Finally, we have to start isolating motor and pneumatics circuits. If you’ve got a short to the 12V input - A in the diagram above - you may be able to just pull breakers until you find the circuit with the issue, since disconnecting a breaker isolates the positive side. More likely, though, you’re going to need to disconnect both + and - on each circuit in turn, in order to fully isolate it and rule it out as the culprit. This might mean pulling wires from your PDP/PDH. Our motor controllers have PowerPoles on them (for ease of swapping in the event of a failure) so for most circuits it was a bit simpler - we could disconnect those pairs one by one. Of course, this approach left the “pigtail” with the PowerPole on it still connected to the power distribution, so we were assuming the fault wasn’t in that part. If there’s no significant change in reading when you disconnect a circuit, you can put it back and move on to the next.
In most cases there’s likely a single fault, but in the worst case you might have to consider the possibility of multiple faults.
After painstakingly working our way through each motor circuit without luck, we reached the very last one - our “hopper” motor controller… and instantly when it was disconnected, the reading jumped 1000x to over 3M Ω. So the fault was clearly on that circuit. Next we reconnected the controller and disconnected the motor… still good. So that isolated the fault to a Neo 550 motor mounted to an UltraPlanetary gear set. We replaced that assembly and all was now well.
We disassembled the faulty UltraPlanetary and discovered that if we loosened the M3x8mm bolts that held the plate onto the motor just slightly, the fault disappeared. These are the standard, recommended bolts, but somehow one was contacting an internal component (or coil) and causing our frame short. That motor also still works just fine, but is flagged and will never again go on a competition robot, as we don’t know what might be damaged.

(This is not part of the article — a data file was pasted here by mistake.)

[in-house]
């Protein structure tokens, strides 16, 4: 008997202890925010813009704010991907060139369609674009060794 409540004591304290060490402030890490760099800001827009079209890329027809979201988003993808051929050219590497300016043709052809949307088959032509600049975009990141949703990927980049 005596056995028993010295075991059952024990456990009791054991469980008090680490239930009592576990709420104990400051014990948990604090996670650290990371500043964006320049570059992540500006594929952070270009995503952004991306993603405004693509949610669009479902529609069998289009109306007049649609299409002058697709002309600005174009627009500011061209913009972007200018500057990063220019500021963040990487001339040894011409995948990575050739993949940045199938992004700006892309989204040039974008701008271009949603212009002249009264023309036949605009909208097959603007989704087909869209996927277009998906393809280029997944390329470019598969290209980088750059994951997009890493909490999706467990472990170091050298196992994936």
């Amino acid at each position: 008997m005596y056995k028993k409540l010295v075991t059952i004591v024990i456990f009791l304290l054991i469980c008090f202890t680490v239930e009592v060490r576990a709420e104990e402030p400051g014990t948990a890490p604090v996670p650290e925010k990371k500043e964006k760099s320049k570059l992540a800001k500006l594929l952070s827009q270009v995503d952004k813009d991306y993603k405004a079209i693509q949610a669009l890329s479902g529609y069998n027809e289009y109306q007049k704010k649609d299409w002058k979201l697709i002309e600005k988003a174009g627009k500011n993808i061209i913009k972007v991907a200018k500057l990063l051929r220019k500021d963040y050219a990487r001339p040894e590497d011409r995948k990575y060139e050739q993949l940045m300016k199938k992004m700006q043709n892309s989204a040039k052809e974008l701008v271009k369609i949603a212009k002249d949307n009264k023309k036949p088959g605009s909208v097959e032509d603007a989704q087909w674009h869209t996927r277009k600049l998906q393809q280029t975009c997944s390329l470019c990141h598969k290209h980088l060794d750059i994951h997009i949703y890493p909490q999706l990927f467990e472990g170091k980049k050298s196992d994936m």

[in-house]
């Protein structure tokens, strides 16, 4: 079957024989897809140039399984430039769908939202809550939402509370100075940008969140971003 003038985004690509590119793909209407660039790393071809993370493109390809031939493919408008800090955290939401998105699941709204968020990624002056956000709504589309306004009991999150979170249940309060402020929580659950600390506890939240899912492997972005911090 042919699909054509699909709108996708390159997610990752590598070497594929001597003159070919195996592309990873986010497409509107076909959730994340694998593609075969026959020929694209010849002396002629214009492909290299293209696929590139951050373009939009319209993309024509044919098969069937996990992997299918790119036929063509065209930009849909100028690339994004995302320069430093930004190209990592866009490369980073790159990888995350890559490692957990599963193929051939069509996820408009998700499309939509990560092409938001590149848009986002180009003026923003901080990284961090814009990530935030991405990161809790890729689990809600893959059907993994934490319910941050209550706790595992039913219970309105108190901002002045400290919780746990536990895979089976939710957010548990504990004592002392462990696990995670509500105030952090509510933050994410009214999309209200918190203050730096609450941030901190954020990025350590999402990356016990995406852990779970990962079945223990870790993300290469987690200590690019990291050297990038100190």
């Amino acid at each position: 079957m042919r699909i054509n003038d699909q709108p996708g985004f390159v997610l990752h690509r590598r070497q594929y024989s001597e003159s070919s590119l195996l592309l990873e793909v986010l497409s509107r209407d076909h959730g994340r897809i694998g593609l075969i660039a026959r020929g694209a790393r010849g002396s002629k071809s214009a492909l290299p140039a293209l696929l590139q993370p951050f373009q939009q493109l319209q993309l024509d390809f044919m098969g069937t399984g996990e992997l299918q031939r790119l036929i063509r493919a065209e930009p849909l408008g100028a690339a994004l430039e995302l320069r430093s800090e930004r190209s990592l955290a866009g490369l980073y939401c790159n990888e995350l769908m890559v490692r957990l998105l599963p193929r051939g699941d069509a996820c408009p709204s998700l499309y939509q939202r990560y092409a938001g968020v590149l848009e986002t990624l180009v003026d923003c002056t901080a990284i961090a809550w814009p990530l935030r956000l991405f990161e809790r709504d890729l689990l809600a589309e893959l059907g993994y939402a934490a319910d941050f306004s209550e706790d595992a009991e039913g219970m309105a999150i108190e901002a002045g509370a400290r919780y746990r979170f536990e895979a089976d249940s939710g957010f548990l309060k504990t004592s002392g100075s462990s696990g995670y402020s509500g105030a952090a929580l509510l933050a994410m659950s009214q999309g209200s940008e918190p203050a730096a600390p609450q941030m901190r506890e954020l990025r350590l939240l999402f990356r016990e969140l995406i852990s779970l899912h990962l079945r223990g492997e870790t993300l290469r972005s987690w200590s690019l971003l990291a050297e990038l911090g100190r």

If you’ve been through this and have other tips and tricks, please share in the comments!
As we complete the final preparations before shipping our robot to Houston, I’d like to take a moment to reflect on some software topics from our last event at Greater Boston.
With a new motorized hood to control, we had to rely on accurate vision and odometry data more than ever before. As I’ve discussed previously, we use an averaging system for odometry where the weight of the vision data vs. existing drive data is tunable (and also depends on the robot’s angular velocity). Tuning the gains for that algorithm is tricky in the shop, since defense and match strategy play a huge role in how quickly we need to maneuver and how much we’ll be pushed around between shots.
For example, we faced some very impressive defense in QM 38, which the odometry system wasn’t properly tuned to handle — the drive data drifted significantly from reality, and it didn’t adjust quickly enough when receiving vision updates. This resulted in several volleys of missed shots. I think I’ve now examined the log of this match for longer than the rest of the matches combined…
Based on data from QM 38, we were able to retune the odometry system before our next match. Using the replay feature of our logging framework, we could try a variety of gains and see how they would have performed if we ran them on the field. Here’s an example of the robot adjusting odometry based on vision data — the top shows the real calculations performed during a match, and the bottom shows a retuned system.
As we worked on refining the vision system based on log data, we also realized that it would be useful to visualize the raw corner positions (and top down translations) from the Limelight. The data was included in the log files, we just didn’t have a built in way to visualize it with Advantage Scope. After the event, we added a generic 2D point visualizer. We can now view visualizations like the one below using just a log file — no preprocessing or video editing required. The colored points show the corner data from the Limelight, and the white points are the top-down translations to each corner (the input data used for circle fitting).
We’re currently in the process of analyzing log data from the event to evaluate any other improvements we can make to the vision system (like better rejection of invalid targets).